“This post contains affiliate links, and I will be compensated if you make a purchase after clicking on my links.”
What is a clicker anyway? The clicker is a tool like any other training tool, except that it’s magical. To be effective with it, you have to learn how to use it well. The three essential concepts to understand in clicker training are timing, criteria and rate of reinforcement. If you have any problems in your training, it can be traced back to problems in one of these areas.
The basics behind clicker training are rather simple. The dog does a behavior, you check mark it with the clicker, and then you reinforce the behavior with a food reinforcement. Behavior that is reinforced tends to increase, so you will see more of that behavior. It’s that simple. What is reinforcement? Reinforcement is something the dog will work for. Food is easy to dispense, takes little time to consume and is something most dogs want.
- Food is a primary reinforcer (for all species), and food is something the dog inherently values and desires and will work to get or keep. Other reinforcements are water, freedom, play, sleep and touch, and will vary from dog to dog. The only thing that matters is whether your dog will work for what you’re offering.
- The clicker is a secondary reinforcer, also knows as a conditioned reinforcement or a bridge or marker. And it gains value by being associated with a primary reinforcement. When you click and then treat, you are “conditioning” the click to be a secondary reinforcer. The secondary reinforcement allows you to give your dog precise information about his behavior even when you are at a distance from your dog.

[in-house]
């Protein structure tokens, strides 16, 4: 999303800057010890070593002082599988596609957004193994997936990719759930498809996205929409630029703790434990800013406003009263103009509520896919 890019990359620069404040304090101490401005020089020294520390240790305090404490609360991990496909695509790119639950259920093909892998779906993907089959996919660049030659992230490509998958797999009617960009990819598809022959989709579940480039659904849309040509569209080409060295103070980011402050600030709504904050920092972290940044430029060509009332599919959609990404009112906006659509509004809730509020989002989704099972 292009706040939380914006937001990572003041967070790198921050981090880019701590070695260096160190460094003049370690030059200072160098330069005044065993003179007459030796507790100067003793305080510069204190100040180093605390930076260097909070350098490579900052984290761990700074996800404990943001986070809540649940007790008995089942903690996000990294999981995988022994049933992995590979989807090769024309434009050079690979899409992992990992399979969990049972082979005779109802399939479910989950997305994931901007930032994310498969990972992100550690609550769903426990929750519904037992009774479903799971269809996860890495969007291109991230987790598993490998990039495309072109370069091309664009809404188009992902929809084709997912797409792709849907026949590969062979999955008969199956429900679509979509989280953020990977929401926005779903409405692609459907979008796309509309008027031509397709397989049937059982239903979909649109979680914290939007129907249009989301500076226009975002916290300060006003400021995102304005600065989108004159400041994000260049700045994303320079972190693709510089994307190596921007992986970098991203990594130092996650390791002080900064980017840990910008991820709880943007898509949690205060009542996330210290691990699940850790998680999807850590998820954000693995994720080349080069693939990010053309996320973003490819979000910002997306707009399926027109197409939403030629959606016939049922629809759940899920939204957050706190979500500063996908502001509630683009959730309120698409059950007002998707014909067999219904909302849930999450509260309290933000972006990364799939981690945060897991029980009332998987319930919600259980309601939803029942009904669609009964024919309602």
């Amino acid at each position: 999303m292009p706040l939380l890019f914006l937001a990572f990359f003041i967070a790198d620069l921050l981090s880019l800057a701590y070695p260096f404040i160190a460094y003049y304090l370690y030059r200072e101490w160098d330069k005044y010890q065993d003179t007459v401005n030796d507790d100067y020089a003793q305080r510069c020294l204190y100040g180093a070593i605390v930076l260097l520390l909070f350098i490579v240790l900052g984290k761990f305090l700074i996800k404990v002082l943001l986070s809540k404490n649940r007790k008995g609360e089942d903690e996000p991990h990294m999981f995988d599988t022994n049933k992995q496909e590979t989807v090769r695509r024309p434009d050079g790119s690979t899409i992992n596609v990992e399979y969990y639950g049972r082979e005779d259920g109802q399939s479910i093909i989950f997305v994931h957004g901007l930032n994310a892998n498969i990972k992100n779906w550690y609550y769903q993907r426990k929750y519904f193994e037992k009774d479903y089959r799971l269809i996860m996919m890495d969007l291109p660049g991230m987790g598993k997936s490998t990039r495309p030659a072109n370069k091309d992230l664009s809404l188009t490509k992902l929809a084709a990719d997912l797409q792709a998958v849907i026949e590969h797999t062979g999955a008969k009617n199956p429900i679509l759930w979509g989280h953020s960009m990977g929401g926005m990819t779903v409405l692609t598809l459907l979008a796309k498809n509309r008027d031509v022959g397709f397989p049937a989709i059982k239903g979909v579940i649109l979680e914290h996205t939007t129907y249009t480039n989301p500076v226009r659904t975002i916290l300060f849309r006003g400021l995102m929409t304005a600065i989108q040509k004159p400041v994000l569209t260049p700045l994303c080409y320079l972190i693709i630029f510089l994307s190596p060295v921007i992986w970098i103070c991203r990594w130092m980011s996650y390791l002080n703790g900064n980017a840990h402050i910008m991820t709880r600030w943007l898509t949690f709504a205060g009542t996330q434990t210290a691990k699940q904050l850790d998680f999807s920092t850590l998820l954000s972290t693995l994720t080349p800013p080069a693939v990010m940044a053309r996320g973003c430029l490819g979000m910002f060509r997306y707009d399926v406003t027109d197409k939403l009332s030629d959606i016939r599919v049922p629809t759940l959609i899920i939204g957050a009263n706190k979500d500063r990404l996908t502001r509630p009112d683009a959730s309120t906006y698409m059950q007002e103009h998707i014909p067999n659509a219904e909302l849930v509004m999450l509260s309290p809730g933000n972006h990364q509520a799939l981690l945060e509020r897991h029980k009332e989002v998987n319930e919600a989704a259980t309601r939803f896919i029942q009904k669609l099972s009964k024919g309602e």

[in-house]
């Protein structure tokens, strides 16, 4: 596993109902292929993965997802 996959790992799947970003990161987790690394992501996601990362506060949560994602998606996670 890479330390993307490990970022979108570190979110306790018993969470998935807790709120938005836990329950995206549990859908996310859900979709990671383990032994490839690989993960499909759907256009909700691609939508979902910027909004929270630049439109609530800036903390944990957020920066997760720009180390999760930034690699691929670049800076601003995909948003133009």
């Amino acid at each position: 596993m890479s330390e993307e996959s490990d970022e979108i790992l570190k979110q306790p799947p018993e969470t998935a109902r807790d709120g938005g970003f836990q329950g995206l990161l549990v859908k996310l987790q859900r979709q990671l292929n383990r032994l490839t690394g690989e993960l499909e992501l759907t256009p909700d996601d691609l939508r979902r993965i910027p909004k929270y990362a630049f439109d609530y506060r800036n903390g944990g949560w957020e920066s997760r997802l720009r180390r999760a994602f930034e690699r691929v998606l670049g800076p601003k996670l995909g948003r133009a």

A mis-timed click can mark a behavior entirely different from what you wanted, so timing is critical. The better you are with timing, the easier and quicker it will be for your dog to learn. Click only for what it is you want.
Rate (and place) of reinforcement
While you are teaching a new behavior, every correct response (that is, every behavior meeting your criteria will receive a click and reinforcement. When training a behavior your rate of reinforcement has to be high. (Meaning how many rewards the dog gets in a given time frame).
Figuring things out is hard work for your dog, so you have to make it worth your dog’s effort.
You can’t train if you don’t know what you want. Some behaviors are easy, just click and treat the complete behavior (a Sit). Complex behaviors will need to be broken down into small steps that look increasingly like the end behavior, known as (shaping behavior). Being able to work in small steps is the great advantage of clicker training; most people just starting out will require help to break down behaviors in achievable steps and then deciding as to when to move to the next step.
Warning; Trying to take big steps too quickly (lumping) will result in failure. And staying too long at the same criteria or step can convince your dog it’s the final behavior and make it difficult to move on to the next step. So if you don’t evaluate and make changes as you proceed, you can stall training and confuse the dog.